Gene Doty's 'Ghazal Page', a legacy which was carried forward since his death in 2015 by his son, Matt Warren, and editor Holly Jensen is now, sadly, having to close its doors. I offer this small tribute to his work and our friendship over the years and for his many contributions to the project of poetry, through his dedicated work as teacher, poet, editor and lover of poetry.
Gene introduced me to the Middle Eastern form of poetry, the Ghazal in 1998, a year before he founded the Ghazal Page. His project has continued ever since to inform and encourage a generation of American poets to explore the history of the Ghazal and related forms of poetry. That legacy will continue to contribute and ripple outward into the project of poetry for generations to come, even though the project by others to keep the Ghazal Page alive is coming to an end.
Though few residents of Rolla, Mo. may know the term 'Ghazal' or what Gene Doty, one of their own, actually did for the project of poetry, they can certainly take pride that he was one of their leading citizens. There were many places Gene Doty might have chosen to teach, live and raise his family, but he chose the community of Rolla and remained there for almost 50 years. There had to be a good reason for that. This is my small tribute, in Ghazal form, to a friend and mentor,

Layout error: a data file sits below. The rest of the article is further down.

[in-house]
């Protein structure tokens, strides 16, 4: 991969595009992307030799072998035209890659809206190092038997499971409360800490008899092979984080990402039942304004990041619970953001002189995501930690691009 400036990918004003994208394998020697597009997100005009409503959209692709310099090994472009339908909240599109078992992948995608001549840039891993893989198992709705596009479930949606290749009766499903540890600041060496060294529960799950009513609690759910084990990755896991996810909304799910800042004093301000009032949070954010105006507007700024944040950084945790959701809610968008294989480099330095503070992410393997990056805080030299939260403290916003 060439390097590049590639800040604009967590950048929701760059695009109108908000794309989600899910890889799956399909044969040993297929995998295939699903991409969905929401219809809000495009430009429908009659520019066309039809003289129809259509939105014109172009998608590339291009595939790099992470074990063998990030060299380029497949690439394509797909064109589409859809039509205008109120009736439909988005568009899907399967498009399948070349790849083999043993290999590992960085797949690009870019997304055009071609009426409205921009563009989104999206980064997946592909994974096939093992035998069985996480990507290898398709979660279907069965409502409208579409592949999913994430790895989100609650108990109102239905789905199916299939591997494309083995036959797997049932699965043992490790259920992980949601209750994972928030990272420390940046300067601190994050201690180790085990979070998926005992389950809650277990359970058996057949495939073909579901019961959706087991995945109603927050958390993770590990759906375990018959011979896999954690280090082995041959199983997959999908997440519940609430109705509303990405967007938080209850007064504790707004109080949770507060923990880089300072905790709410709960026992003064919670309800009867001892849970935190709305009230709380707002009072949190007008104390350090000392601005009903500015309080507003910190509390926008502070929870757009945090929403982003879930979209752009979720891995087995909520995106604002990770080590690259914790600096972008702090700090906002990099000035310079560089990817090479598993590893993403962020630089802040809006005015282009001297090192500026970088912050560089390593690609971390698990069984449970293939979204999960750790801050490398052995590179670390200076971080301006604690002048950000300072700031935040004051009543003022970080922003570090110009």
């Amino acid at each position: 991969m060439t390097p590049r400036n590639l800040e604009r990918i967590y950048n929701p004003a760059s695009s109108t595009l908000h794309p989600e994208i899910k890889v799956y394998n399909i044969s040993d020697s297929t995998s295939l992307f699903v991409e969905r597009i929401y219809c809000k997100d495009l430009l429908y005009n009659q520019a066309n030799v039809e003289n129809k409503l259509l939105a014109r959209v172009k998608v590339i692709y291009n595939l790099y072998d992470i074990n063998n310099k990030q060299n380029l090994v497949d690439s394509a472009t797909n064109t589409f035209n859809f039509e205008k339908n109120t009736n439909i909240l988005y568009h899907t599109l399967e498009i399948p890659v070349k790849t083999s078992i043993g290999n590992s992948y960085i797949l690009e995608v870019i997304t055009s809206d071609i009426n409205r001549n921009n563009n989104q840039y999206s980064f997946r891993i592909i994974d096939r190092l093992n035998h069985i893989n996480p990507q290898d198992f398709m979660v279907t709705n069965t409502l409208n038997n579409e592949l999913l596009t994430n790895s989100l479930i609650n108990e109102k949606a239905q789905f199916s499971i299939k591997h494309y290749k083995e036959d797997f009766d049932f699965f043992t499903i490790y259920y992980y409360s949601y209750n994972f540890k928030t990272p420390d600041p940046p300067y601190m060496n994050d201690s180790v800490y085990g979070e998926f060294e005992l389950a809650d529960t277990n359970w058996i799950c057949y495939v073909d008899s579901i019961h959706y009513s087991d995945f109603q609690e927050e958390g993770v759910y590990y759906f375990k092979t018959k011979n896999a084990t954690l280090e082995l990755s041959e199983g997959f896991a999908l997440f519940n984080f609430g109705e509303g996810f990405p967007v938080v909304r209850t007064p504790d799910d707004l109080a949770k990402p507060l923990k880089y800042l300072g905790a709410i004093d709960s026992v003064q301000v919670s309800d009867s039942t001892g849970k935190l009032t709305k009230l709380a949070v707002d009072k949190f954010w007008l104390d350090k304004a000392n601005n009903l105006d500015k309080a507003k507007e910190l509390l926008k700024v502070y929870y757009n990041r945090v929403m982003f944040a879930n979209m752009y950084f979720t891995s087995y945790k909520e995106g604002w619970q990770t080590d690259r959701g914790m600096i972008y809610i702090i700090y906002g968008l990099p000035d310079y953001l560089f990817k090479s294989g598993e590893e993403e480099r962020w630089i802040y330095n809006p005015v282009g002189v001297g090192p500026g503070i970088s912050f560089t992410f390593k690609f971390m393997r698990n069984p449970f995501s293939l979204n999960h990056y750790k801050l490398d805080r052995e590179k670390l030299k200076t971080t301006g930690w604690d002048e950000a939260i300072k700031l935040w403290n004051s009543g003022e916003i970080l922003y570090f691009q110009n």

The Final Ghazal
(a tribute to Gene Doty)
Guzzle up, Gino, last call. Drink up the dregs of that one last sher.
Where the matlaa ends, as it always does, its shadow casts share.
When last we traveled this dark saloon where we left our sins
at the bottom of the glass, the radif repeats its steadfast shers.
Closing time, my friend, Last call! Last call!, the black-eyed gypsy
unveils her song, bahr stretch beyond the note of one long past sher.
There she dances the table tops, her whirling skirts lifted ever higher,
seduced are those who ought leave it alone, qaafiyaa blown in fast shers.
I walk the halls alone, my friend. Gone, gone! the lingering dare
to possess a takhallus, always yours, one that thou hast shared.
Always the thirsty desert that drinks from the well amid the waste,
where those who seek the sands of time come to find its one last sher.
Ever the poets red blood must flow down, down to that thirsty mere.
I drink to you, my friendas maqtaa redoubled slides into that vast sher.
Red Slider, 2019
note: for those unfamiliar with some of the terms used in this Ghazal, 'matlaa' is the first couplet, 'sher', of a Ghazal, which sets the ending term or phrase, the 'radif', used in all the shers that follow. The term before the radif is a rhyming word called the 'quaafiya' that will appear in every sher of the Ghazal just before the radif. The final sher is called the 'maqtaa' and often contains a reference to the poet's name, the 'takhallus', as a way of establishing their authorship (a12th century version of what will later become become the familiar copyrighting of a work.)